After a stint in the late 70s and early 80s, the bluesy duo The Reds faded into obscurity only to revive their garage rock/blues-laden career in 2007. A follow-up album came in 2009 and saw keyboardist Bruce Cohen release a solo album. Not to be outdone, Shaffer has released his own solo LP, Necessary Illusion—a 10-track DIY, distortion dynamo featuring Shaffer’s trade reverb blues guitar and throwback vocal delivery.

Title track “Necessary Illusion” gives you a snapshot of the album ethos… dirty, drone blues combined with tons of guitar fuzz and 60s garage elements. The “tin can-ish” percussion keeps the simple backing beat and allows the guitar wails and Shaffer’s hard luck vocal delivery to stand at the foreground. “Burnin’ Hell” opens to stomping percussion and Shaffer’s wailing tremolo and slide work. The fuzz is tuned down on this track but is laden with string bending (if not “string busting”) fills and intermittent bent backing howls and moans. “Shakin’ Hips” simply put is the dirtiest of dirty blues. The guitar sounds soaked in lament and turmoil. The lyrical content reeks of defeat and their delivery is downtrodden. The true mood-changer of the album, this track almost hurts.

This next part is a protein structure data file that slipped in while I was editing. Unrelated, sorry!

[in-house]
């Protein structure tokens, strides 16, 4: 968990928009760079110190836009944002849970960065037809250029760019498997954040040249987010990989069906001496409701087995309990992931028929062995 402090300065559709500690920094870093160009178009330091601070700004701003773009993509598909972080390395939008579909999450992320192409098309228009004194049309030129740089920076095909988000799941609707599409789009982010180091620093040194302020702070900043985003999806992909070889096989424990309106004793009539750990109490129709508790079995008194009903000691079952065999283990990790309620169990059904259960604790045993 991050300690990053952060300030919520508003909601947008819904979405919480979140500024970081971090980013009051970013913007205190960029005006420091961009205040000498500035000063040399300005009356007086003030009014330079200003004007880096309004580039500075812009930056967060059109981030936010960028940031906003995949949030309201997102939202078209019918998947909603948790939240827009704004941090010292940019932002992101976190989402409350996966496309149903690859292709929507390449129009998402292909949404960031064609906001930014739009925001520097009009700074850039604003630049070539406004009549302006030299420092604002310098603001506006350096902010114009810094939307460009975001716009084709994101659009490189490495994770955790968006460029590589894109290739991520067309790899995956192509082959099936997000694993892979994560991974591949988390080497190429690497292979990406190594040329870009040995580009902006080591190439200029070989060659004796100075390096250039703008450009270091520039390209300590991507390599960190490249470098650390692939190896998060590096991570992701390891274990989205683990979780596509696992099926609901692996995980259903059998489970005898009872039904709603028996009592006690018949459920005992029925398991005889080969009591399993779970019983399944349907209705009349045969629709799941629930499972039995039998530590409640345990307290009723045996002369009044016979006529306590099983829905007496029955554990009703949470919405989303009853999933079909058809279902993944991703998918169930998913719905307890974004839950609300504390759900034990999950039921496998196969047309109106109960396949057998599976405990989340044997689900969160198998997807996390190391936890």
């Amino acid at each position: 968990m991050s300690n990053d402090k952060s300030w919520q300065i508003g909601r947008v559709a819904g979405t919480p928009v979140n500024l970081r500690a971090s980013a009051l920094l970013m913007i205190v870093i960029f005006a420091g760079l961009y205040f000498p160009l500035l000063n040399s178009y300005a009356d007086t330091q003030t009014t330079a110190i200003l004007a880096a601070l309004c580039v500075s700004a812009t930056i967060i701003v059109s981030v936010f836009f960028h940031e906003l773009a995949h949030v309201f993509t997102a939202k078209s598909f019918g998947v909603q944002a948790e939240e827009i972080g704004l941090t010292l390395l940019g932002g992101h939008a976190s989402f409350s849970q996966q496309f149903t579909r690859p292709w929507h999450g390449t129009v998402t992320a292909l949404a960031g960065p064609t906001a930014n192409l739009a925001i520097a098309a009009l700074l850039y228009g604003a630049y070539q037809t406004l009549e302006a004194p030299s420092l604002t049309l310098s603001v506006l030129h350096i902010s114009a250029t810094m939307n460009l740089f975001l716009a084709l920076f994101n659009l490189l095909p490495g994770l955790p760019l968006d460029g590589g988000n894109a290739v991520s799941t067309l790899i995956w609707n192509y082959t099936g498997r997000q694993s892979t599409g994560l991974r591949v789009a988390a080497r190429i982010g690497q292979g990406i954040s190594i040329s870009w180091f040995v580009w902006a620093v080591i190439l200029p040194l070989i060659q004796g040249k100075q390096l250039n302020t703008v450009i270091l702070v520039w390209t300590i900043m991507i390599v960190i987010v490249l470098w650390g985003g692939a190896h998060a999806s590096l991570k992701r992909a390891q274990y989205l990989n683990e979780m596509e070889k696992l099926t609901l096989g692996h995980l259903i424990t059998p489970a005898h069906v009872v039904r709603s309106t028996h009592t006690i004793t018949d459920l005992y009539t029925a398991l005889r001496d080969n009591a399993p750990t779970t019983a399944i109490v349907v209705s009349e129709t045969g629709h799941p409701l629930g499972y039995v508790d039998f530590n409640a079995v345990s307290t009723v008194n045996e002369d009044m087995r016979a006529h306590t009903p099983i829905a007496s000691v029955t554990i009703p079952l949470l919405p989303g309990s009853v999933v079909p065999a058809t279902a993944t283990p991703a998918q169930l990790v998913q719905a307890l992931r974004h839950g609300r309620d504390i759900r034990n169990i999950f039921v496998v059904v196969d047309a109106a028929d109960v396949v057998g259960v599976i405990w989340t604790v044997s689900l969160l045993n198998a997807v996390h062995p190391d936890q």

Forget everything you know about Jon Spencer and his Blues Explosion. This Rick Shaffer and his “Blues Annihilation” and he’s the real deal. A true product of the era, Shaffer combines 60s garage with the lowest of lowdown blues to achieve a sound that no one is pursuing. His guitar work is uncanny and sounds more like he’s conjuring demons from it, rather than playing it. So that being said, congratulations Rick, you just garnered the first 4.5 rating that this writer has ever given (EVER). Buy it, listen on repeat and love the raw dirt of the sound is the only advice I can give. Because that’s what I intend to do.

● By Chris West ● SKOPE MAGAZINE

Rating: 4.5 (OUT OF 5)


  1. Yep, you’re right. The REDS are a great band and Rick’s 1st solo offering is worth every effort you’ll have to do to get it (at least, here in France).

    Those last years, two seminal bands came from Philly, the Roots and The Reds. They don’t fake, they don’t try to be trendy, they’re for real and they’re essential!

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